“I was just blown away that here I’ve got this proof, and he’s practically telling me that he can’t stop, and he’s out there and I know his address and, ‘What do you mean you can’t do anything about it,’” Warren said.
Keystone Crossroads reviewed the letter, along with other supporting documents. The principal of Cedar Grove, Jeffrey Howard, said he became aware of the letter in 2014 and subsequently banned the teacher, who no longer worked there, from the campus. “To this day, we pray for Debbie and do all we can to make sure this type of evil cannot take place on our current campus,” he wrote.
Attempts to reach the teacher were not successful, and a message left at a number associated with him was not returned.
Warren said other women have reached out to her sharing similar stories. But, she said, there is less visibility, and accountability, for claims against smaller institutions, not big foes like the Catholic Church.
“I want to meet this person in court. I want to meet the church and school that covered this up,” she said. “It’s hard for me to make closure without doing this.”
‘It doesn’t make sense’
The delay in a constitutional amendment adds time to what’s already been a years-long struggle. The grand jury report brought the issue to the forefront and spurred legislative action that had been stalled for years.
The setback raises different concerns for those affected. Dougherty, who is from Johnstown, said he feared that the state’s administrative blunder could cause some victims to fall back on coping mechanisms like substance abuse. Warren cringes at the idea of abusers still at large, potentially harming others. Many potential defendants — and survivors — are elderly and could lose the opportunity for accountability or closure.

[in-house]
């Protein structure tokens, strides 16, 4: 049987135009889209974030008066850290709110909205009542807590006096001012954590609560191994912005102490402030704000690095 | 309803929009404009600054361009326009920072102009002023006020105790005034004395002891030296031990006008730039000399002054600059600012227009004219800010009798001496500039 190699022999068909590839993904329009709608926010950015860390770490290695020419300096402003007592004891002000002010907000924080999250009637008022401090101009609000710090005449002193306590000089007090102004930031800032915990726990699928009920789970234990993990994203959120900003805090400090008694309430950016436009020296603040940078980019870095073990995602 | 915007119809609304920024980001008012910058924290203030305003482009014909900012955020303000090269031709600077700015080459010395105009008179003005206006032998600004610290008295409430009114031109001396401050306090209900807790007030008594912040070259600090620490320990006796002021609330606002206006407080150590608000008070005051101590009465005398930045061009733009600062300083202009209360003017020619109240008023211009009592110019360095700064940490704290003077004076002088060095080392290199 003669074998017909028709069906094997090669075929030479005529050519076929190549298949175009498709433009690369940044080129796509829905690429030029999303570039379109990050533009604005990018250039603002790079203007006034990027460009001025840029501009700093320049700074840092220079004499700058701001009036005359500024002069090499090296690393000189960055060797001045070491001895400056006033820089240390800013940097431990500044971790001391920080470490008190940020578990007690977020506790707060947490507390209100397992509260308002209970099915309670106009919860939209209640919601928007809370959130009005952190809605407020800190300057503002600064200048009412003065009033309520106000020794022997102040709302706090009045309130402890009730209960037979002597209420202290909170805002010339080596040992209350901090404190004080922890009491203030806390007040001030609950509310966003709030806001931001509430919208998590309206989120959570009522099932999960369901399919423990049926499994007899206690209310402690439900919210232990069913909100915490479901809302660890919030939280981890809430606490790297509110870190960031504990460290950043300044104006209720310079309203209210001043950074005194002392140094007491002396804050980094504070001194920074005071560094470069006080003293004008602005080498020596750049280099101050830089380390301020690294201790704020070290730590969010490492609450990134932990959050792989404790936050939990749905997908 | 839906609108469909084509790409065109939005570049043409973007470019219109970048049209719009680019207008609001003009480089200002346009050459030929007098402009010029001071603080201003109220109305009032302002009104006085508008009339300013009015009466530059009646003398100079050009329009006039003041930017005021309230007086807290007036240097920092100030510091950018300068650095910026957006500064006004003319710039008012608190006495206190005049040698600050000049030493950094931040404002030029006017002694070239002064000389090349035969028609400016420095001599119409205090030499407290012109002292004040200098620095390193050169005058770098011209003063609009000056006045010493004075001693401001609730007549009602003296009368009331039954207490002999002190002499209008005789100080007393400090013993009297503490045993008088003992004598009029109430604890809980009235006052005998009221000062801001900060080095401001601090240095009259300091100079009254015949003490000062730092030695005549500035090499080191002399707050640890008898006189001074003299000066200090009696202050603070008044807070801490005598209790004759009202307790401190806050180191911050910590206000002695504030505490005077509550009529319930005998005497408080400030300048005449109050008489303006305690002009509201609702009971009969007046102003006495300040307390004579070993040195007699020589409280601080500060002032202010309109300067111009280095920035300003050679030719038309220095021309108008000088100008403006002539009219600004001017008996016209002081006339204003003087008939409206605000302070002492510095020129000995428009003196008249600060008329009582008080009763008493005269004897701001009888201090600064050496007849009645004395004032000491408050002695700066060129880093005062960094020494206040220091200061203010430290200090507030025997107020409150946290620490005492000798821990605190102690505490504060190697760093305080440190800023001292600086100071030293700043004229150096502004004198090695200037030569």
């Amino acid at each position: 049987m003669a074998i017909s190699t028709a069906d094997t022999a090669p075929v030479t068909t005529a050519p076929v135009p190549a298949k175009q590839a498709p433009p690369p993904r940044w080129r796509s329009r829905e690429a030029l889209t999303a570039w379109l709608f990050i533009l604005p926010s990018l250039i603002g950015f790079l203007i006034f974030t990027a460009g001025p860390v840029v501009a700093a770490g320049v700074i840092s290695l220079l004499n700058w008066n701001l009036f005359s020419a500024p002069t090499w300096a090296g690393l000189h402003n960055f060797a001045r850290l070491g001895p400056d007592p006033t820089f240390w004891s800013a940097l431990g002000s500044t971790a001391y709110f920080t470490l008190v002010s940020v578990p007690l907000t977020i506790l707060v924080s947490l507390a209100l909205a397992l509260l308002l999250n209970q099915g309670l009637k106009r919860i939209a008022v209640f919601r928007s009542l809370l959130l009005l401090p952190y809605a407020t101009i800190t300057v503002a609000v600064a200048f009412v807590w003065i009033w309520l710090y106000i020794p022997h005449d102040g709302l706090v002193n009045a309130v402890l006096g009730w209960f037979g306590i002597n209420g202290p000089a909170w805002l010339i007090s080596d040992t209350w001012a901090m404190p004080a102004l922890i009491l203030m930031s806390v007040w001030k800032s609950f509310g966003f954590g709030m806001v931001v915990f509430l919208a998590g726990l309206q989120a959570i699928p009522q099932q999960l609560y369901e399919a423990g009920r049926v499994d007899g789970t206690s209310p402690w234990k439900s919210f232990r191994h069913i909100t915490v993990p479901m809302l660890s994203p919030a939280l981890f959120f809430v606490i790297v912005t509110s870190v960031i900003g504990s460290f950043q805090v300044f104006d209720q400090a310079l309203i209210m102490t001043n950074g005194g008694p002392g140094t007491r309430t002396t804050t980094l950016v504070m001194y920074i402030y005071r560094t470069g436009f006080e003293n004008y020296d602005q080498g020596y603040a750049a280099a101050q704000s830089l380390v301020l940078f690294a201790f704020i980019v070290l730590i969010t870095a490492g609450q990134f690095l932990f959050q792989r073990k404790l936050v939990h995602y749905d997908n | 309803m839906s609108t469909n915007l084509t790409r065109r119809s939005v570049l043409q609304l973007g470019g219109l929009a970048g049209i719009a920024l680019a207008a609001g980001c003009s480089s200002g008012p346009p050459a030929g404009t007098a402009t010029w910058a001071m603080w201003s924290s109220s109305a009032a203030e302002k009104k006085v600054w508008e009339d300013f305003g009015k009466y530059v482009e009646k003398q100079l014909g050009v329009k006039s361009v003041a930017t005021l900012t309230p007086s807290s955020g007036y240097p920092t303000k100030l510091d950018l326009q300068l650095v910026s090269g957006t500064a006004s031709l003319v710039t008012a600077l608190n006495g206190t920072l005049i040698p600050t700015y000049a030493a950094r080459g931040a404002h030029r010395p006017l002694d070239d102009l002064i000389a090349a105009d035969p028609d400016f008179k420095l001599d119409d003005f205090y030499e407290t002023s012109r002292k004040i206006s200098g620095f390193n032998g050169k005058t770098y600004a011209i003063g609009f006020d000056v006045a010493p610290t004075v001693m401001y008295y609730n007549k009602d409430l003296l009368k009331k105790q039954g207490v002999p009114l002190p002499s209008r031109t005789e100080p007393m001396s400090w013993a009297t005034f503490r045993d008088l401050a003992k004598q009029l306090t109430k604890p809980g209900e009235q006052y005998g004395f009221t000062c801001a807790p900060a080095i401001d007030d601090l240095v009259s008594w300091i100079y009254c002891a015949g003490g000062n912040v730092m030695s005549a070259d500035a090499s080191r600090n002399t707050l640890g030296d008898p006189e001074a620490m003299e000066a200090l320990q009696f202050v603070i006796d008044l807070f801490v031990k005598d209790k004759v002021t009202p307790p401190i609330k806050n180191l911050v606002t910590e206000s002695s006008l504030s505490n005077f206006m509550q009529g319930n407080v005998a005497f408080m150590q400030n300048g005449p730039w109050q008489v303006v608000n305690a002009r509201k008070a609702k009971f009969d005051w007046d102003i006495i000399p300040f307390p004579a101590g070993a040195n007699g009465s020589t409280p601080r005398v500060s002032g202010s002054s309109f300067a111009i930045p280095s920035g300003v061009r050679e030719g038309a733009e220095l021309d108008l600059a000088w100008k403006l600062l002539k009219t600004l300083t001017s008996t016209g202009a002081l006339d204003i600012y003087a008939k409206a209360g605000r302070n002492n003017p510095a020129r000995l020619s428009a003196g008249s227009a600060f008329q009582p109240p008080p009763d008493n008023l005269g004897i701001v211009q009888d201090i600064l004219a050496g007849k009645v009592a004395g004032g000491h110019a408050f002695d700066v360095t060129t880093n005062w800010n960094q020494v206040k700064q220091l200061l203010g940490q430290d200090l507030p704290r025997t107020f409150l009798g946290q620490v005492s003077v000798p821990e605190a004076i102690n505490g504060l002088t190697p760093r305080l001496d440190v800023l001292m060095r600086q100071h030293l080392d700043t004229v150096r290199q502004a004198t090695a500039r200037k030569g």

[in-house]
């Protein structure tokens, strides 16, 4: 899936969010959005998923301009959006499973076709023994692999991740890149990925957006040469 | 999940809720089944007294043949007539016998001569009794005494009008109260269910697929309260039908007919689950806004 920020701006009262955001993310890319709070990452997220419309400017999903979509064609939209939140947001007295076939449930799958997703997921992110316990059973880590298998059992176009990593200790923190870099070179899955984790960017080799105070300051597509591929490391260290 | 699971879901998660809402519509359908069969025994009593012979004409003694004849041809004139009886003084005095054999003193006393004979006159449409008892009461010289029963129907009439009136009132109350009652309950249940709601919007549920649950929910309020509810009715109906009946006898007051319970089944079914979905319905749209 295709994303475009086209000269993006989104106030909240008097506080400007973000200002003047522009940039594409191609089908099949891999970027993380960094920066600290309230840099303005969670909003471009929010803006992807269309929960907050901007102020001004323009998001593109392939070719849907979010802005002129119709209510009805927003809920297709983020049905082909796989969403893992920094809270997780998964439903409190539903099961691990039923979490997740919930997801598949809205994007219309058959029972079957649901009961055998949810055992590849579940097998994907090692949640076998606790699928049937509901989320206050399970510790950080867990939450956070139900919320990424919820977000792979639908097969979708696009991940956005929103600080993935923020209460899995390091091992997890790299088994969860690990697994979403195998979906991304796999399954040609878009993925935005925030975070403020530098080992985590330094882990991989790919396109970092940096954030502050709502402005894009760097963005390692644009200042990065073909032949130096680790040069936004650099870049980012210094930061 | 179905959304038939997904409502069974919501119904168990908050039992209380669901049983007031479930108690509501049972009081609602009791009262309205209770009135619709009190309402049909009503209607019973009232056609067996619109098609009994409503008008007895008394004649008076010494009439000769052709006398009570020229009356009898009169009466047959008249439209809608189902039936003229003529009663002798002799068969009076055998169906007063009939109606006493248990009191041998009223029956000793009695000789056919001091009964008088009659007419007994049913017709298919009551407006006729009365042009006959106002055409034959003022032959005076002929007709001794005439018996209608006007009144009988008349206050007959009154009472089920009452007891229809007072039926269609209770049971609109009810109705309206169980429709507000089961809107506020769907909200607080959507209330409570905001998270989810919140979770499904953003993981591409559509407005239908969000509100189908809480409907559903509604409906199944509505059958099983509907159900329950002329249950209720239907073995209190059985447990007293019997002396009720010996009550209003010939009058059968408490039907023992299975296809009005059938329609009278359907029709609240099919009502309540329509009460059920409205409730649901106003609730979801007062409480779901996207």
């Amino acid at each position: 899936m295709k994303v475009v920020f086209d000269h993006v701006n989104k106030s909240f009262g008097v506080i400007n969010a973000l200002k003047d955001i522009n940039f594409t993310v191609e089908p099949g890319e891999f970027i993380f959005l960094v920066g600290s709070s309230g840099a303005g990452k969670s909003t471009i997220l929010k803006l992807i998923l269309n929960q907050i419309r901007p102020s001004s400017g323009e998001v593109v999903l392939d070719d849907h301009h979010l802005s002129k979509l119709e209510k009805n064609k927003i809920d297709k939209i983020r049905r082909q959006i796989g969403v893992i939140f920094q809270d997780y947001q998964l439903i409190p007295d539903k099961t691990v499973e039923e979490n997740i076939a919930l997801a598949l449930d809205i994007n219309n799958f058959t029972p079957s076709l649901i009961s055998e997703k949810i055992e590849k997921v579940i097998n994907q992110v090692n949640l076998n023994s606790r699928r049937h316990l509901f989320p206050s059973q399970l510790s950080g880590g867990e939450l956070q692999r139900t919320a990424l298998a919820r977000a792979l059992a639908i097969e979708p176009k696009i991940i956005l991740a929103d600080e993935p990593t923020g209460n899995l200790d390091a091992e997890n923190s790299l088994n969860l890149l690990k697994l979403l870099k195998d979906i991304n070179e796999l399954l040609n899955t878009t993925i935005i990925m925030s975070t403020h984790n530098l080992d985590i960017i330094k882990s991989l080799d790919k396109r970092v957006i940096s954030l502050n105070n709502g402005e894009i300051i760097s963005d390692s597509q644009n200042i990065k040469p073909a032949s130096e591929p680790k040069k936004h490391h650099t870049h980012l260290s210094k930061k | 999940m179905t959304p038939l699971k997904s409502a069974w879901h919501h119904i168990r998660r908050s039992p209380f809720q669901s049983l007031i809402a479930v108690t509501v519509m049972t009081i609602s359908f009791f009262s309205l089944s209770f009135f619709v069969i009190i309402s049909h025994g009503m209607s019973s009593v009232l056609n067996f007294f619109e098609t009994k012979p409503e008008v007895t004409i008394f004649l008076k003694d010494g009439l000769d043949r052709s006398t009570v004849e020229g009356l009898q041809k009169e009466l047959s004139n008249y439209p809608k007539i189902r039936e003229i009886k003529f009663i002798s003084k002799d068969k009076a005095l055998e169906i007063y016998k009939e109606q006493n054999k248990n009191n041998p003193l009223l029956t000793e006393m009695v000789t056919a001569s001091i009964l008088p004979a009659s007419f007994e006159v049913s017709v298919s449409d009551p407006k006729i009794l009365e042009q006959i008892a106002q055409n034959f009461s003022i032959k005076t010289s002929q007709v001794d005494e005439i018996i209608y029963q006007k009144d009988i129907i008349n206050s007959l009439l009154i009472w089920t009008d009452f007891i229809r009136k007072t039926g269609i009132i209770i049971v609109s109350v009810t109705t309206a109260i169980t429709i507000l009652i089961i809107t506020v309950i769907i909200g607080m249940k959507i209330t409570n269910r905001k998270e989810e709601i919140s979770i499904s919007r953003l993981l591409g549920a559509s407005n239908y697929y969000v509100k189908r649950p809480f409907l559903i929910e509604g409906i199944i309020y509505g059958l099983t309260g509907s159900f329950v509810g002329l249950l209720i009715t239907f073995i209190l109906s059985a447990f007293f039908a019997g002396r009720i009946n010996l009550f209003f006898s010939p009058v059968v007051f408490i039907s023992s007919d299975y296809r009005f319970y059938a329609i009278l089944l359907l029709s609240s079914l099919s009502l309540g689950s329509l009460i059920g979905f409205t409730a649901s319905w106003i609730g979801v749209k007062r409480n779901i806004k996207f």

The delay may also undercut some existing lawsuits.
In late 2020, the Boy Scouts of America heard from 90,000 people alleging sexual abuse during their time with the organization, mostly decades prior, as a part of bankruptcy proceedings.
The organization is set to exit bankruptcy this summer, and in doing so must come up with a plan for how much it could owe for the pending claims. Part of that decision will depend on where the claims are viable, meaning where the law allows victims to sue.
“They are no doubt going to be looking to the statute of limitations in Pennsylvania for how much they will pay,” said attorney Jason Amala, who represents nearly 50 people suing the scouts for sexual abuse claims in Pennsylvania.
No change to the Pennsylvania law could mean no money set aside for those plaintiffs, even if the law changes later, said Amala.
Boy Scouts of America did not return a request for comment.
State lawmakers who have made passing this legislation a priority for years remain hopeful they can still get the proposal before voters in the spring.
Rep. Mark Rozzi (D-Berks), himself a survivor, said a plan is in the works to get an emergency constitutional amendment passed through both chambers in time to be on the primary ballot in May. “We have made an agreement with the House majority leader, Kerry Beninghoff, that we will get it out of the House committee … and then we’ll get it to the Senate,” he said.
“They work in their own ways over there,” he added.
A spokesperson for Senate President Pro Tempore Jake Corman did not respond to multiple requests for comment.
Even inside the engine of government, Rozzi said he cannot shake some of the paranoia other victims say crept in when he heard the news of the delay.
The Department of State followed the correct process for other, unrelated constitutional amendments that are set to go before voters soon. And although Secretary of State Kathy Boockvar was forced to resign over the window legislation error, the fact that Gov. Tom Wolf has so far declined to make findings about what went wrong public has further eroded confidence.
“It doesn’t make sense,” said Rozzi. “It really makes you want to find out what really happened over there and did maybe a powerful institution have a role in making sure this didn’t happen.”
The Wolf administration has said the Office of State inspector general will investigate the mistake, but those reports are not automatically released publicly. A Wolf spokesperson told Spotlight PA that the governor does want the results of that report to be released.
That prompted Shaun Dougherty to ask: “Who the hell are we supposed to trust?”